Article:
Alternatively, you could register as a mentee on a mentor-matching platform, like Meet-a-Mentor.

6) Get a Career Coach

A Career Coach helps you understand what you want to get out of your career and overcome ways of thinking or behaving that might be holding you back from achieving your professional goals. They’ll help set you on the path to holistic career success by looking at your strengths, values and career drivers. Career Coaches can help you develop key outcomes, such as building an effective LinkedIn profile, CV, brand statement and cover letter. Generally, Career Coaches are also versed in soft skill cultivation, helping you develop leadership and networking abilities.

Here’s more insight into how a Career Coach can help you build a more fulfilling career.

7) Follow notable people on LinkedIn and Twitter

Twitter is a thriving career hub with thousands of knowledgeable people tweeting about tech news and trends and leadership advice. Follow companies and leaders you’d like to work for to get to know them better. If their DMs are open, approach these experts about how they broke into the industry and the skills they’ve developed at their job. Add these skills to your career progression plan as must-haves.

LinkedIn is great for finding inspiring people who do the job you dream of. Analyse their experience, activity, education, interests, skills – everything on their page – to see how they got to where they are.

To start you off, here’s a good list of Twitter and LinkedIn career influencers to follow.

8) Attend or arrange a meetup

Meetups are a great, informal way to do some serious professional networking. You will meet people in your industry or in an entirely different profession that might prompt you to consider a career shift. These events are also a place to learn about new business opportunities and establish working relationships with potential employers, partners and clients. 

If there are no meetups in your field of interest, set one up. This can be a speed networking and business matchmaking night, a mutual learning meetup, or a casual get-together of people with a common interest. 

Use social media or tools such as to find events – like Tech Meetups in London, for example, or to arrange one yourself.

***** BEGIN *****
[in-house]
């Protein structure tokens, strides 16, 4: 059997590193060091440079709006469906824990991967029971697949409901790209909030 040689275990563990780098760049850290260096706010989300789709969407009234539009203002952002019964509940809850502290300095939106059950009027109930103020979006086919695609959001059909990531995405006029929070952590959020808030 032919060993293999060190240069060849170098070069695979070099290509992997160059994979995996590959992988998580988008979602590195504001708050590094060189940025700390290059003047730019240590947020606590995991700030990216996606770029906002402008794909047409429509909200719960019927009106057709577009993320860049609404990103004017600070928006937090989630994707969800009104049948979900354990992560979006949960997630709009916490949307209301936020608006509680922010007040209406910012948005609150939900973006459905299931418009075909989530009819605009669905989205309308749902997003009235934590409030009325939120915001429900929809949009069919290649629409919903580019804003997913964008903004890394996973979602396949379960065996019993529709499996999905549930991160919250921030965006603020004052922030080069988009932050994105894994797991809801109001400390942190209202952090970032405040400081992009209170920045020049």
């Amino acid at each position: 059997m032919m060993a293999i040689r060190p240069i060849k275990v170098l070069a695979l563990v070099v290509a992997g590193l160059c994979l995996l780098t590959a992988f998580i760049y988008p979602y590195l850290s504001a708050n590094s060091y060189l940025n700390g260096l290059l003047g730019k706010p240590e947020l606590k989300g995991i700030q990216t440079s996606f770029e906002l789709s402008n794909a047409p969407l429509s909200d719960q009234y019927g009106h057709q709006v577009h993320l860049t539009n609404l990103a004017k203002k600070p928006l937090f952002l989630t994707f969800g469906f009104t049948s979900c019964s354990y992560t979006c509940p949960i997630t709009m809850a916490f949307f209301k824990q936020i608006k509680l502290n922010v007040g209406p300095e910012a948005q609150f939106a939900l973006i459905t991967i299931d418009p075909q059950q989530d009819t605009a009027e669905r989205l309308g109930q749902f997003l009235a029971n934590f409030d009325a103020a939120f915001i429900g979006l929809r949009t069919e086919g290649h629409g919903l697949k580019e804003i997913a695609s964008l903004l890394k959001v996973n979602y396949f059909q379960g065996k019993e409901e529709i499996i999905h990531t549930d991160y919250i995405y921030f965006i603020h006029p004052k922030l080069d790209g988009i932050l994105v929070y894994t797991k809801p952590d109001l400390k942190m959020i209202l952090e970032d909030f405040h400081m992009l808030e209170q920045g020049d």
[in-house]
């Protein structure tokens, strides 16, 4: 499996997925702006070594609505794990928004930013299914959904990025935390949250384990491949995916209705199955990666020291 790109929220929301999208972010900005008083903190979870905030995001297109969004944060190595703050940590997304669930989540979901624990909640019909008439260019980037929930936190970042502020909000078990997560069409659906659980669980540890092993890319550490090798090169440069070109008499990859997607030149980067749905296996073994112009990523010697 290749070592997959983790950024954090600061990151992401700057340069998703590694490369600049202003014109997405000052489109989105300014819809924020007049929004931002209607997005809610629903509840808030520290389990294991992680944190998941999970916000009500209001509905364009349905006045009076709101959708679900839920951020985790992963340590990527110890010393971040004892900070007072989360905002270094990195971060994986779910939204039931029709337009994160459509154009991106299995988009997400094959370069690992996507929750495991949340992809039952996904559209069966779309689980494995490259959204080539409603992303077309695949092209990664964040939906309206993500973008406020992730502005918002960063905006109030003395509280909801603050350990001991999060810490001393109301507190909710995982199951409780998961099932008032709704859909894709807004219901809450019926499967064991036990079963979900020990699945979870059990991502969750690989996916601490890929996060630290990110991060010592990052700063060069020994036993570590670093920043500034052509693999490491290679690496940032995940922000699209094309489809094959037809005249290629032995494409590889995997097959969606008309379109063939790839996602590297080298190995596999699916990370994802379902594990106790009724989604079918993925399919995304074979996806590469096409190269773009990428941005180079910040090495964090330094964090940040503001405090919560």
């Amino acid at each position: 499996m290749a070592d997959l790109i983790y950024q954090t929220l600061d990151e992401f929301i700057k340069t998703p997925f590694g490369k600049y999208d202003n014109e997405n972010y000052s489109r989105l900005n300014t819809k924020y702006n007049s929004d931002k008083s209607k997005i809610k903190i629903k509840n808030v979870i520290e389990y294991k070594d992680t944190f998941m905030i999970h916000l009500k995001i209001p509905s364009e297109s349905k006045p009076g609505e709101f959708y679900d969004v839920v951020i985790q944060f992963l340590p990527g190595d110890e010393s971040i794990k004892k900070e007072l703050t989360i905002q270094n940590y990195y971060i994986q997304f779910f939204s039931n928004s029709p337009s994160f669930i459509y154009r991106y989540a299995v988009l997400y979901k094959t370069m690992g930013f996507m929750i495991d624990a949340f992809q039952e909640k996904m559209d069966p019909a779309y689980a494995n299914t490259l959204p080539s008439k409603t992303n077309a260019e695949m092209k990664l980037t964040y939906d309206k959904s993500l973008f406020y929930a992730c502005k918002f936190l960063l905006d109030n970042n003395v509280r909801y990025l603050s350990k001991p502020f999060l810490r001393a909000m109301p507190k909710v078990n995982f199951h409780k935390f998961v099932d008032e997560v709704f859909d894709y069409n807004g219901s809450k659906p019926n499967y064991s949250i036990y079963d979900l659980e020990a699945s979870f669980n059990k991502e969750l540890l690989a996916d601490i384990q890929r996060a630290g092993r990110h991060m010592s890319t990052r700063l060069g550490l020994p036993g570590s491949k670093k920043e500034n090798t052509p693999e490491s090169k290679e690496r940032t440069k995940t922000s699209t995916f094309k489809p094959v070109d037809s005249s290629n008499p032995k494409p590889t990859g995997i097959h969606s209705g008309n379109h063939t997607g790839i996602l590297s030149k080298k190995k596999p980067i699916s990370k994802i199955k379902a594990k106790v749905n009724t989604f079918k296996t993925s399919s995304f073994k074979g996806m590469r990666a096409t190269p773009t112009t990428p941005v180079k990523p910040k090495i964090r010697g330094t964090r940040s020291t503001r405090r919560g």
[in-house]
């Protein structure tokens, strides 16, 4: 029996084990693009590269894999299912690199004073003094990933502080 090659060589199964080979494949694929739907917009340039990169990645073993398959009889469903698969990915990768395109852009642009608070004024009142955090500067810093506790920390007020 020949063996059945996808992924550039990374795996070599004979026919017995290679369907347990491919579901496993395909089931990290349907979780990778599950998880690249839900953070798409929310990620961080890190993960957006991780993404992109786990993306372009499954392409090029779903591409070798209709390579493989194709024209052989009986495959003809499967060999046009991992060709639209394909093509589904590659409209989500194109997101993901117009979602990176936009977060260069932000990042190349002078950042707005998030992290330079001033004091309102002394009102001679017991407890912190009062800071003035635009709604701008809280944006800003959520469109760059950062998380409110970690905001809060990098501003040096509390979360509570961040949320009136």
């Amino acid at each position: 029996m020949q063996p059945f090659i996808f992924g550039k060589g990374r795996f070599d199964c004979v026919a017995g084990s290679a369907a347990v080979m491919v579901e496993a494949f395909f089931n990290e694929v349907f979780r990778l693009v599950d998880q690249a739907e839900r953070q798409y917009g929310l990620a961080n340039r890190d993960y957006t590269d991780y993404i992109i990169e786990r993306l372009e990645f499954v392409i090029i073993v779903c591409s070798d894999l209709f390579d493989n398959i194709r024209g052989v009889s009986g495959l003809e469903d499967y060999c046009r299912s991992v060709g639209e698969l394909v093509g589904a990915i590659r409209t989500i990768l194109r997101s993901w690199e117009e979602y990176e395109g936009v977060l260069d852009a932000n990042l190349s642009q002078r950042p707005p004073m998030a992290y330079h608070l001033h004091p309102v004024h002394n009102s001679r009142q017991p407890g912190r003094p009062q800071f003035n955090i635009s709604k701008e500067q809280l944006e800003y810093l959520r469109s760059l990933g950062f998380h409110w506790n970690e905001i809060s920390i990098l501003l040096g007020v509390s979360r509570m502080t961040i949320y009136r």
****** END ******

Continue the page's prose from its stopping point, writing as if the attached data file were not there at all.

9) Attend online conferences and events

Conferences and external events offer valuable knowledge about your industry and allow you to see the bigger picture. They allow you to meet thought leaders, network with others interested in the same learning path and discover new ways of thinking about your job. 

Eventbrite has an updated list of tech-related events and conferences in London. Alternatively, try UK-based techUK, which brings together people and organisations to explore the positive outcomes and opportunities of digital technology.

10) Refresh your CV and craft a personal brand statement

Go back to your CV and add all your recent relevant experience, courses you’ve taken and new skills you’ve developed, including soft skills. 

Prepare a strong personal brand statement for the top of your CV, where it will catch recruiters’ attention. This can also be used in emails, your personal website, or your LinkedIn page. A personal brand statement comprises three key sections: what you do, what value you offer, and what you’re looking for next.

Here are some great tips for crafting a brand statement.

Take the next step in your career

If you’re looking for an online programme that will equip you with the technical, business and human skills you need to thrive in the digital economy and provide you with the support you need to gain clarity on what your long-term ambitions are, take a look at our Career Accelerators. Please feel free to reach out to one of our friendly Enrolment Advisors if you’d like to get more information.